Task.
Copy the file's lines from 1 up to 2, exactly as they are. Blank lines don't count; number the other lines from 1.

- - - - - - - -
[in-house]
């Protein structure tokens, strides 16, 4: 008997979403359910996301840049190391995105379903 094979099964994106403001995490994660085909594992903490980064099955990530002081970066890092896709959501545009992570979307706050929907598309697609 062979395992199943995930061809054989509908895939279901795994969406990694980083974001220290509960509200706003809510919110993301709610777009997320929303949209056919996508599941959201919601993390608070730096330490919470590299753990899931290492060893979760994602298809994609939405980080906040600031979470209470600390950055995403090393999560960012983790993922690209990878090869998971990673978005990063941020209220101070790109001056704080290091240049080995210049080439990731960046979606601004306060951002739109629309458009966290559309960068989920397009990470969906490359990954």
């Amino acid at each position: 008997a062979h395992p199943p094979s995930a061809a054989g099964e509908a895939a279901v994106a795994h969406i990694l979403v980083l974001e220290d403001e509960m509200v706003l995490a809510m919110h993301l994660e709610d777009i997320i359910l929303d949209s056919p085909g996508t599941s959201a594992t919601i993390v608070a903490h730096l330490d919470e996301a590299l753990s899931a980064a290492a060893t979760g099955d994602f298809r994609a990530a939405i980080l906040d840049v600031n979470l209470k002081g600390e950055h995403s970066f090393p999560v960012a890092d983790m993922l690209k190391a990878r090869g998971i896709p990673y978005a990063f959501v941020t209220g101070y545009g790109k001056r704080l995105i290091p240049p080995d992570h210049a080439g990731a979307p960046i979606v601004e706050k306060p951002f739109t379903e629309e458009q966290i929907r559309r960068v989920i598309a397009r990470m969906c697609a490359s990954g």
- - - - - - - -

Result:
[in-house]
């Protein structure tokens, strides 16, 4: 008997979403359910996301840049190391995105379903 094979099964994106403001995490994660085909594992903490980064099955990530002081970066890092896709959501545009992570979307706050929907598309697609 062979395992199943995930061809054989509908895939279901795994969406990694980083974001220290509960509200706003809510919110993301709610777009997320929303949209056919996508599941959201919601993390608070730096330490919470590299753990899931290492060893979760994602298809994609939405980080906040600031979470209470600390950055995403090393999560960012983790993922690209990878090869998971990673978005990063941020209220101070790109001056704080290091240049080995210049080439990731960046979606601004306060951002739109629309458009966290559309960068989920397009990470969906490359990954």